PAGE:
649 – 651 Commercial Road
31 March – 21 April 2015
Matt Gee: Natural Simulations
Natural Simulations is the title of emerging artist Matt Gee’s first solo show, at the Husk gallery in Limehouse, London. The show contains a series of small to large scale artificial crystal geode sculptures, canvases and video. I went to visit and see for myself the works on show.
The exhibition is housed in Husk, a former Danish fisherman’s chapel turned multi-format project space. It’s a cosy open plan interior with a little coffee shop area to the right as you walk in with sofas and a bookshelf (with real books!) to indulge in, then the gallery on your left and the drinks bar ahead. After acquainting myself with the bar, the next logical place was to go left. Husk, meaning ‘remember’ in Danish, has certainly tried to do just that. A plaque detailing the former function of this building is positioned on the wall of the stairs up to where one would find the chapel organ.
Matt Gee, Shelves of Faux Specimens Genuinely Archived. Photograph courtesy of London Artist, Steven Gee.
A surrounding of clean white walls of course have been installed in this space (no contemporary art space is complete without white walls) wedged in between the glossy red brickwork of the floor and the upper exposed rugged bricks of the chapel’s original architecture. One would almost forget if it weren’t for the white walls, and the presence of Gee’s art-e-facts.
I feel it’s fitting for Gee’s show, Natural Simulations, to be situated in a place such as this, after all, God knows the euphoric feeling of divinity. Gee returns to that of the sacred through mulit-sculptural compositions like Shelves of: Faux Specimens Genuinely Archived, 2015, a shrine taking the form of a natural history display. The largest work in the show, a headstone-looking piece of cavernous expanding foam taking dominant position.
The show primarily looks at Gee’s experimentations with chemically compounded crystals and the environmental toll of waste. He demonstrates a good eye for material appropriation as seen in Afloat, 2015, a heart shaped hanging sculpture (‘heart shaped’ if you’re in that initial deluded period of a relationship where everything, looked at from the right angle, looks enough like a heart in order to remind you of your love) made of a segment from a swimming float, polyurethane and perspex, hopefully adequately buoyant for when global temperatures raise incrementally enough to cataclysmically melt the polar ice caps, causing rising sea levels, one could grab hold of it and drift to the safety of Noah’s Ark. Or a piece of debris. Whichever comes first.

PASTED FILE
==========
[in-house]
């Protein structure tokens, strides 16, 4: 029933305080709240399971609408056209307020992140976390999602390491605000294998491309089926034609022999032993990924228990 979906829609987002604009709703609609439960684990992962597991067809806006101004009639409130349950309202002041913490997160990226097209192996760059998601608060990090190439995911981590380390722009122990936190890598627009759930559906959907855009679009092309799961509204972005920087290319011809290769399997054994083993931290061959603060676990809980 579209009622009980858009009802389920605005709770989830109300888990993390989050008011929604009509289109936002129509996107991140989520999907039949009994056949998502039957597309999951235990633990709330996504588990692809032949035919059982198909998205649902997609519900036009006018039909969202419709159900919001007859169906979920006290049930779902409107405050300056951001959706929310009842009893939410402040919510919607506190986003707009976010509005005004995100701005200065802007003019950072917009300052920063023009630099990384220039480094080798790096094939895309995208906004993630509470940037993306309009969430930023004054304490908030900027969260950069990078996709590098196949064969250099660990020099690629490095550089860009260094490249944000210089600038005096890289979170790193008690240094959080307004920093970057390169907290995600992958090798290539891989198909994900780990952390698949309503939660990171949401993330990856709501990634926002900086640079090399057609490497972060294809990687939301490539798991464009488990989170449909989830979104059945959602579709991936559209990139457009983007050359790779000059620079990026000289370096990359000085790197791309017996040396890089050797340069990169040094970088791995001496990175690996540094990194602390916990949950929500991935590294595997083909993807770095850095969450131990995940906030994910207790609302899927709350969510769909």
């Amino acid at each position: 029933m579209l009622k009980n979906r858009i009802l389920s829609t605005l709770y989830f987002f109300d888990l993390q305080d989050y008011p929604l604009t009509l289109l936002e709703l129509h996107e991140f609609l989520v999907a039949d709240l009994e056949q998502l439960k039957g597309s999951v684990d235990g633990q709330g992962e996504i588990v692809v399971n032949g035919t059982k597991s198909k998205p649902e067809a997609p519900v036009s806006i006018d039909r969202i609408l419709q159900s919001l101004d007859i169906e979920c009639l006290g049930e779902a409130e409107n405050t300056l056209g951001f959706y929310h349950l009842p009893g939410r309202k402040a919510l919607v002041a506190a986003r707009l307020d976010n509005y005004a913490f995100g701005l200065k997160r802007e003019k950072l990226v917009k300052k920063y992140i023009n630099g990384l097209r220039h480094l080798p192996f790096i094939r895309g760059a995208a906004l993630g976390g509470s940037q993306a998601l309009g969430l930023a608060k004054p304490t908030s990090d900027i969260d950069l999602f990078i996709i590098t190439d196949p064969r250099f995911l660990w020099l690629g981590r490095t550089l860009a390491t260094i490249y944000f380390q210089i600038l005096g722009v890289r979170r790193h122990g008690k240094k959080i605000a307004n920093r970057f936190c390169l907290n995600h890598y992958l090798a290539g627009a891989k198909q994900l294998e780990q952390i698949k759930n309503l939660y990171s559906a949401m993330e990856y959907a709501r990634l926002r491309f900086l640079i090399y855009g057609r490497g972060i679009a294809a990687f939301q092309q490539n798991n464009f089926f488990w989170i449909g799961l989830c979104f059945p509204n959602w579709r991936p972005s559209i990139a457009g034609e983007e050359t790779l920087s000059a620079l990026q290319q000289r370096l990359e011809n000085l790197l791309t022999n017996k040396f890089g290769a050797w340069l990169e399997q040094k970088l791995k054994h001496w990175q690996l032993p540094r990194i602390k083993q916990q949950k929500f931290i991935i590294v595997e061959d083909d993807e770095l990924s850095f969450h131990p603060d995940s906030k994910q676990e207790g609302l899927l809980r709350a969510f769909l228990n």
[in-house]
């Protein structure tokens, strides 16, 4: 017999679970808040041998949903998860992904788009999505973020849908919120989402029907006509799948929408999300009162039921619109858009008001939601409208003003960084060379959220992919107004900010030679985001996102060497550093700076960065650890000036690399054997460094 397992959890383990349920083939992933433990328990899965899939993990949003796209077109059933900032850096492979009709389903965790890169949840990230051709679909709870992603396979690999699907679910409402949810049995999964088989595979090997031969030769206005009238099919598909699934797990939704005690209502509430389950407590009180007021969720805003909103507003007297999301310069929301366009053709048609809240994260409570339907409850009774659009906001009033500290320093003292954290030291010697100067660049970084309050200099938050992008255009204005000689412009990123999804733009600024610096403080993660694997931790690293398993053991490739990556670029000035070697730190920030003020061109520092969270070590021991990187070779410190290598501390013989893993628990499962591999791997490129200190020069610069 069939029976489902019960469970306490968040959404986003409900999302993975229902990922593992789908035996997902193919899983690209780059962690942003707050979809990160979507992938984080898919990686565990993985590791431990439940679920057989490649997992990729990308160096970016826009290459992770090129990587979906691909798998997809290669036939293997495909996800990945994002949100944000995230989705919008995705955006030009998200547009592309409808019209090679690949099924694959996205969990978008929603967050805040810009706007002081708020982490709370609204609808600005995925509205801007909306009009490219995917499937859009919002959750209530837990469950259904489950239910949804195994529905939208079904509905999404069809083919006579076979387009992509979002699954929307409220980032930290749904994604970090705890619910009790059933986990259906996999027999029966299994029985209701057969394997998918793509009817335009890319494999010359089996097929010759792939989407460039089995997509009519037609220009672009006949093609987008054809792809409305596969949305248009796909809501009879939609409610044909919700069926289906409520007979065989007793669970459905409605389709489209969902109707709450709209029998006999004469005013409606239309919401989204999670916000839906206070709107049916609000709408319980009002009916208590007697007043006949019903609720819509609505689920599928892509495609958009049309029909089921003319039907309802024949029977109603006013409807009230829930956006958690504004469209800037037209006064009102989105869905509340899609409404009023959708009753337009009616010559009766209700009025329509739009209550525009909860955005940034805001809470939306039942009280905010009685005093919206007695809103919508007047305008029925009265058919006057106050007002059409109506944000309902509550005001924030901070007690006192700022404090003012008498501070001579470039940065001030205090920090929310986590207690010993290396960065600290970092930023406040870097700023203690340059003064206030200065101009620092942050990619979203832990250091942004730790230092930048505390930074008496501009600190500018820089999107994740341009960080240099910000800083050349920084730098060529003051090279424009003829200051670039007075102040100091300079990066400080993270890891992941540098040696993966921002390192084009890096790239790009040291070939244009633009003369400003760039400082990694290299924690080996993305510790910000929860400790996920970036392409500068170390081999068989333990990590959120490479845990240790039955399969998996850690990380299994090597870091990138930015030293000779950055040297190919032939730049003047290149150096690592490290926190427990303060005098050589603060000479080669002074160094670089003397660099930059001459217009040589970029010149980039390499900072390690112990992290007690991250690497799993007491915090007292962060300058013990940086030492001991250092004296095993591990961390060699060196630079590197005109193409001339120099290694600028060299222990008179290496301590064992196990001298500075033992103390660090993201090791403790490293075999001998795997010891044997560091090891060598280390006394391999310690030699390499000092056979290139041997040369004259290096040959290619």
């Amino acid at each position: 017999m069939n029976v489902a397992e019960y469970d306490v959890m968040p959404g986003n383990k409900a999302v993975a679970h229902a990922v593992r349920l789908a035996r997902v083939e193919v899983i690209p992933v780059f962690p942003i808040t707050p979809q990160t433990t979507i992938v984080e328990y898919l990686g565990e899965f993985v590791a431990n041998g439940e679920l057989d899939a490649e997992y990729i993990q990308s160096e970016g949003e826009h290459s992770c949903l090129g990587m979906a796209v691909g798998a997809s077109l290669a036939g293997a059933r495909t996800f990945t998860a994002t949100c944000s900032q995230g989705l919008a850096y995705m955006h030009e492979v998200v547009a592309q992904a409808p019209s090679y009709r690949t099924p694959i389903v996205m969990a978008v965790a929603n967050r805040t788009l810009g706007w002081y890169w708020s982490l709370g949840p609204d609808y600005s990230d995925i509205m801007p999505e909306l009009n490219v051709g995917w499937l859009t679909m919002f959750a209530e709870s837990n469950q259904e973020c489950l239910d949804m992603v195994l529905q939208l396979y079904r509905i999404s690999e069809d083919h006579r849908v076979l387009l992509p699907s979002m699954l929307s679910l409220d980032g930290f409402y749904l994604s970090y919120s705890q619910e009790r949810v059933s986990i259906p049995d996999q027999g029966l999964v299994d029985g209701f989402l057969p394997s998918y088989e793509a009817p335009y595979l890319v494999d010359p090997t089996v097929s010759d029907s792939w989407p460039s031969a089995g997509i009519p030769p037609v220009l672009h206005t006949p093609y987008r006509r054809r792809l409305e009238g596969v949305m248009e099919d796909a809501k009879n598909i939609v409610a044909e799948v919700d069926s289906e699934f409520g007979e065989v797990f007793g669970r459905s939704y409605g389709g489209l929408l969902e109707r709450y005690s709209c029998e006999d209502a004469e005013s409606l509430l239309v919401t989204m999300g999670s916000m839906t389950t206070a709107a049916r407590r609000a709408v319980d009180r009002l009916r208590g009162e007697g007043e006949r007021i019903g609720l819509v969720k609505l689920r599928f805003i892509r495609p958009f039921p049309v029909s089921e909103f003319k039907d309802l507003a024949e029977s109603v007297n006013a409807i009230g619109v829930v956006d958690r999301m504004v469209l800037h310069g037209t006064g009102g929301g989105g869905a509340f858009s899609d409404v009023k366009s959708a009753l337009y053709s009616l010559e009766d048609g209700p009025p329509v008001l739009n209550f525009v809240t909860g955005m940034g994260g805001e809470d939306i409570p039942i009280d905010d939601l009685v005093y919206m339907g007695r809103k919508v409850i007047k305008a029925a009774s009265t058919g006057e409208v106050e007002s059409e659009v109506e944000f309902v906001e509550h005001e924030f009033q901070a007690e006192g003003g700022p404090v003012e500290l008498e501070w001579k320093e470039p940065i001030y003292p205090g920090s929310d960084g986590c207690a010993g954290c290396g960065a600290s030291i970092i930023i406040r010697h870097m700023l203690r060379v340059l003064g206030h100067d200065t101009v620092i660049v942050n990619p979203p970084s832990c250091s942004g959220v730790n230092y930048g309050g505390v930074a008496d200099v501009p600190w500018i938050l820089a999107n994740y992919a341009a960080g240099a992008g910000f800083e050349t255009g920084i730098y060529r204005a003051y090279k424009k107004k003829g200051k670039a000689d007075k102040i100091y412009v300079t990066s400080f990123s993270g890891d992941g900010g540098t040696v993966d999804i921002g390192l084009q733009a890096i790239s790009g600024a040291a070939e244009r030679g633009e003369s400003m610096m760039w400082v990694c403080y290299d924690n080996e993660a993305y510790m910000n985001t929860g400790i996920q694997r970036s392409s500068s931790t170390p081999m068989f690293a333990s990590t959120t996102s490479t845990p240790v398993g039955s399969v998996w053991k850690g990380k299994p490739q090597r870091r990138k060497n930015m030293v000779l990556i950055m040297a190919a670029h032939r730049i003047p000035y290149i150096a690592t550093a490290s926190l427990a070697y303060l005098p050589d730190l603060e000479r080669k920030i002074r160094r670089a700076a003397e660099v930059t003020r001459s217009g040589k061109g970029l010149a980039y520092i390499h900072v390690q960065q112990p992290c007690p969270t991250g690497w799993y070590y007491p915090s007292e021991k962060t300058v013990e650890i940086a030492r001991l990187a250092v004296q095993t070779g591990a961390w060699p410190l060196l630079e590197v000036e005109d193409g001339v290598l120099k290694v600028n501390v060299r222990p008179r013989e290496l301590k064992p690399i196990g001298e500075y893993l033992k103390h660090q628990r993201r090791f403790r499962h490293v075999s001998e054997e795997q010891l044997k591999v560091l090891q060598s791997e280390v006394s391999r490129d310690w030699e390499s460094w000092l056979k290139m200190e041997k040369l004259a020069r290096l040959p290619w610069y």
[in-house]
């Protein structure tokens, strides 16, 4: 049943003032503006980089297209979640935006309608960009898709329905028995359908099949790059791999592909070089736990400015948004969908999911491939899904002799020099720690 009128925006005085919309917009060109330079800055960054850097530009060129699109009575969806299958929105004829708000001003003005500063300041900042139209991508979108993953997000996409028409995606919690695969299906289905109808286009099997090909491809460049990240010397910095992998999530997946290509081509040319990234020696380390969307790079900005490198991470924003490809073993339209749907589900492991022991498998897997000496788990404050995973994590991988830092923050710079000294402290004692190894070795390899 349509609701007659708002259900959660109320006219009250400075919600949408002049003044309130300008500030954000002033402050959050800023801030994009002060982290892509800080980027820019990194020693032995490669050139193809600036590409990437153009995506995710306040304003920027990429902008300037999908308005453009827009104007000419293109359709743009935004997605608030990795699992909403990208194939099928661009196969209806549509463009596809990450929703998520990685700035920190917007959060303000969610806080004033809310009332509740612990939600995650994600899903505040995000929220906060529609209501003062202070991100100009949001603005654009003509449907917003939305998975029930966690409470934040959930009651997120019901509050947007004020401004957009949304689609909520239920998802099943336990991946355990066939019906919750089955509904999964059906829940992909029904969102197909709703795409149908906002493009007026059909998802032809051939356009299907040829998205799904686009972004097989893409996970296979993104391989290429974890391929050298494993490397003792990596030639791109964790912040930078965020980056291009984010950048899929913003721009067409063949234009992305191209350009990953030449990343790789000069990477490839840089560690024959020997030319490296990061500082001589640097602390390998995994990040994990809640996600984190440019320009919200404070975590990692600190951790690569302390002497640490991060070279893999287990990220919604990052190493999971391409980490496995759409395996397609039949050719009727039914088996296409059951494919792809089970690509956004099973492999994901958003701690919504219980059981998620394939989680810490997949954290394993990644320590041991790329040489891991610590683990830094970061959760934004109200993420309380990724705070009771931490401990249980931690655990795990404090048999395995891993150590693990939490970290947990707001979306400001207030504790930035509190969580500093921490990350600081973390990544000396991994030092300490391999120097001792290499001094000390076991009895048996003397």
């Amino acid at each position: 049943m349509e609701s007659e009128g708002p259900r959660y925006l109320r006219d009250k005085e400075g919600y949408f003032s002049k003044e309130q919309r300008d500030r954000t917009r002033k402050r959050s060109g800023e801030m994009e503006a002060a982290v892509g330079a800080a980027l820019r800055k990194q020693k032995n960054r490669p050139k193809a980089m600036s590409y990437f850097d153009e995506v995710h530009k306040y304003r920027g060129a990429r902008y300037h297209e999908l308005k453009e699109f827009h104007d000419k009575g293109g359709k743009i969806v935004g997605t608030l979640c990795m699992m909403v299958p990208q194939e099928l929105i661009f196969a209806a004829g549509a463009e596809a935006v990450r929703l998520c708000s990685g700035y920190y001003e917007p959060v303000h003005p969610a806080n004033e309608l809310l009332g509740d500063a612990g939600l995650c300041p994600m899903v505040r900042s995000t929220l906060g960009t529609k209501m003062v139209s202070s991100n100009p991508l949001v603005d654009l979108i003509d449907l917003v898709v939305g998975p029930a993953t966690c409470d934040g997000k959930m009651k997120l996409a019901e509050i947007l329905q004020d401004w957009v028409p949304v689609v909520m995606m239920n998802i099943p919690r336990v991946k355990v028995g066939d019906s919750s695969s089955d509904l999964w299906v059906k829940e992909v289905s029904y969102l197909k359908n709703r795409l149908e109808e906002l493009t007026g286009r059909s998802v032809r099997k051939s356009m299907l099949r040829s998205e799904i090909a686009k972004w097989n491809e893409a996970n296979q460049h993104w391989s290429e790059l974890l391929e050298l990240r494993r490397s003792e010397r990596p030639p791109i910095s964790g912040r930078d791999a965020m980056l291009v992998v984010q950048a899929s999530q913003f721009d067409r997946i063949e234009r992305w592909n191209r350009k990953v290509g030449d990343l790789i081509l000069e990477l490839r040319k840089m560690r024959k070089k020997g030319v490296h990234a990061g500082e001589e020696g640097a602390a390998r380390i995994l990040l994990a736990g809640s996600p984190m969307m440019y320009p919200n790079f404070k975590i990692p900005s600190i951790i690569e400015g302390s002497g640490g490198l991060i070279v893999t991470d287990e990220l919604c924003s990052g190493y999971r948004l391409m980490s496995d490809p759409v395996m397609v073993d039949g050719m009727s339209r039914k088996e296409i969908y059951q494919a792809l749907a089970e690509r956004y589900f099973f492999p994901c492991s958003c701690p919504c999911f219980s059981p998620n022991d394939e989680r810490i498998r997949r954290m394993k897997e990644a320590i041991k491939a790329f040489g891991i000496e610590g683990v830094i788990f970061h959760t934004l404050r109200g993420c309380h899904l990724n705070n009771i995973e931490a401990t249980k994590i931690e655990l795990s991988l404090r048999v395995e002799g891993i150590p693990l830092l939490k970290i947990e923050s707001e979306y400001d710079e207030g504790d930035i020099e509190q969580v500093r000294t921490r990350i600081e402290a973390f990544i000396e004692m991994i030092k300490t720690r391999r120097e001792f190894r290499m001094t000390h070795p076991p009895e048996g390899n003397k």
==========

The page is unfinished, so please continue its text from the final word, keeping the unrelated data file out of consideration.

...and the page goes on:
Matt Gee, Afloat, 2015. Photograph courtesy of London Artist, Steven Gee.
I commend Gee’s look at process as the defining feature of this exhibition – it’s not where you’re at, it’s how well you dance to death’s chime. But also what’s interesting about the Process Art movement is that mechanical reproductions have paved way for an industry of automation. Matt Gee’s use of chemical reactions in his work opens up scope for systems of production that occur without the artists’ hand, a discourse that has been pertinent in the art world since Marcel Duchamp’s readymades and more recently with artists like Damien Hirst and Takashi Murakami’s factory models of output.
The argument about whether or not the artist ever had handled the brush or wielded the chisel in the creation of work is no longer of necessity. What artists like Duchamp, Hirst and Gee are really looking at is a post-craft mode of production, the utility of an overload of materials, cheap labour, even cheaper manufacturing methods and a deficient global recycling system. They employ the same mode of practice as Zaha Hadid does with her architectural firm or as the film industry does in the production of a film. Together we can make bigger, more valuable and resource hungry creations.
Gee’s work explores states of change and our relationship with artificial realities, asking at what point do we predominately live among simulated monuments and systems rather than those of the first order and would we genuinely recognise either? A baudrillardian quarrel because you never ‘know’ if he actually existed or not.
Robert Smithson’s Spiral Jetty, 1970 – Similar to Gee’s work with his themes on pollution, states that understanding the responsibility of the artist’s hand is necessary in order to establish a bond with our environment.
I suppose Natural Simulations takes that dialectic position. Expanding foam painted to reflect geological qualities, crystals grown in the artist’s studio simultaneously acting as a surrogate laboratory/mineral mining locale, these don’t operate to deceive but purely behave as truth. They are beyond simulations and simulacra’s, Gee’s work argues that they take root in reality. From the extensive extraction of conflict resources like Tantalum, the chemical element used in digital components, to its rapid increase in price as demand rose; considerably so during the release of the Sony PlayStation 2 games console in late 2000. Demand for the mineral still endures as high income nations continue an increasingly excessive consumption rate. A heavy price for a go on Fifa despite approximately 5.4 million deaths in the Democratic Republic of Congo since 1998 as a result. The Sony PlayStation 2 console, I believe, best delineates the reliance of an original corporeality in order for the simulation to operate. Naturally.
Natural Simulations attempts at presenting a holistic exposition and does so well. The show is open Tuesday – Saturday and on until 21st April.
Matt Gee will be exhibiting his second solo show at Gallery 286, opening 14 July 2015, if you’ve managed to miss this one.
Written by Kosha Hussain